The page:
Xavier is fortunate to be in a position where she dictates her hours (she may work 16 hours one day but take the next off to be with her family, or allow her family to enjoy a property’s amenities while she finishes business). She also praises IHG’s philosophy of including spouses and family at holiday events and celebrations, and Xavier will take photos and write notes to spouses unable to attend so they see their loved one being recognized.
While that appears to be a winning formula at one organization, it may not work for everybody, as IAEE has found in organizing its Women’s Leadership Forum the past three years. Through feedback and surveys, a majority of the 125 attendees said they were not interested in advice for moving up the corporate ladder. Instead, the next generation of workers preferred discussions on building a brand and developing a healthy separation between work and home. “That was a huge aha moment to me,” says Breden.
Bauer, part of the IAEE event, understands the dilemma. “People do question whether it’s worth it,” she says. “It’s a good question to ask yourself.”
STATE OF NATURE
Nevertheless, IAEE is one of several organizations that hold meetings geared toward helping women earn promotions.
Williams says the key for women to get ahead is to seize opportunities, some unexpected. That can mean contributing a key comment in an important board meeting or accepting blame to spare another co-worker.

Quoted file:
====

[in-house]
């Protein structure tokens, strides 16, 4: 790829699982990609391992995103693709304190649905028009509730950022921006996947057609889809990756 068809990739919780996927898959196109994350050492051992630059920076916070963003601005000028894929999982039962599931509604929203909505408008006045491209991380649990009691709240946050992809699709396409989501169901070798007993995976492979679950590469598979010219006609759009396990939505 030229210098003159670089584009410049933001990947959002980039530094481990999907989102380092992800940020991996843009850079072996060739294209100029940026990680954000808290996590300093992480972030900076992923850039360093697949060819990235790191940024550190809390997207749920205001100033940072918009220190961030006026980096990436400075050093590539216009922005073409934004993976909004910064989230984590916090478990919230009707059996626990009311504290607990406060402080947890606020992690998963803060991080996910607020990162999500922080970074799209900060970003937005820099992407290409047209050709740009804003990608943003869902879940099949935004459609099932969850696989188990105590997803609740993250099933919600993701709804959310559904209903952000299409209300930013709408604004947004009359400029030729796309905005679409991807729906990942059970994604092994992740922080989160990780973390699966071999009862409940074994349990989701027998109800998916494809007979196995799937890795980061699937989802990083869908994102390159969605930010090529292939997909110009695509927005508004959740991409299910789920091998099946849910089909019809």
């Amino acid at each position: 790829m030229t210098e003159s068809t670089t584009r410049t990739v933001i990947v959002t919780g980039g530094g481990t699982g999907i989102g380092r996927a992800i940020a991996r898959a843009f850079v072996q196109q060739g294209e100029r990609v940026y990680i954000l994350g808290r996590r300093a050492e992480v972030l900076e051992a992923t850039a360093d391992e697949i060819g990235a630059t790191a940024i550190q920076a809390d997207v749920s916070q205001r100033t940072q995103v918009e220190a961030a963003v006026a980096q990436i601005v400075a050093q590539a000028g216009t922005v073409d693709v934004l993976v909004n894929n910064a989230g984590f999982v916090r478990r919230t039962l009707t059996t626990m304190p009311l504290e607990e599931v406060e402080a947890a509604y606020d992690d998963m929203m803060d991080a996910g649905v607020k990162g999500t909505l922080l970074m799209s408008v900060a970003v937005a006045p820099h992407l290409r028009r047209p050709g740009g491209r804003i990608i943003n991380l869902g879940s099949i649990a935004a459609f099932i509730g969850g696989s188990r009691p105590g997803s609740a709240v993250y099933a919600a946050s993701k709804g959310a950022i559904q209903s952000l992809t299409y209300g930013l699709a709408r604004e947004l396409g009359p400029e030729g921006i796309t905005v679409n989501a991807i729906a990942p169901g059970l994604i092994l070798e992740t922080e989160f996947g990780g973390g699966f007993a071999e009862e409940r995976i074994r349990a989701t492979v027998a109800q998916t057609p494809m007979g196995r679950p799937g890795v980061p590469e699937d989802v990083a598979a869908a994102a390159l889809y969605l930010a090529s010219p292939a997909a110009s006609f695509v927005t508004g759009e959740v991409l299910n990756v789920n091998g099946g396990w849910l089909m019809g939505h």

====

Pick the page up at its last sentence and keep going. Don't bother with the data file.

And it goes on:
“You need to be OK failing in front of other people,” says Williams. “People need to realize this is your time to risk your reputation to make your mark and gain their trust.”
That can be difficult for young professionals trying to break through in a group that’s worked together for years. Bauer suggests getting involved in group chapters, organization committees and volunteer activities to find your niche.
“I’ve found people in our industry often don’t mean to be intimidating,” she says. “They are open-minded and willing to work with you if you are professional, work hard and get things done.”
As with anything, it’s important to understand how others operate. Studies show females are usually more collaborative and open-minded—traits that often lead to better results—than males, but sometimes those skills don’t translate in informal settings where business is done. Williams says the stereotype of men doing business on the golf course holds true, as does the camaraderie that brings.
“Men network very differently,” notes Breden. “They support one another. If they know of a job they want, they call a buddy up. Women are less inclined to do that. They do it more on their own.”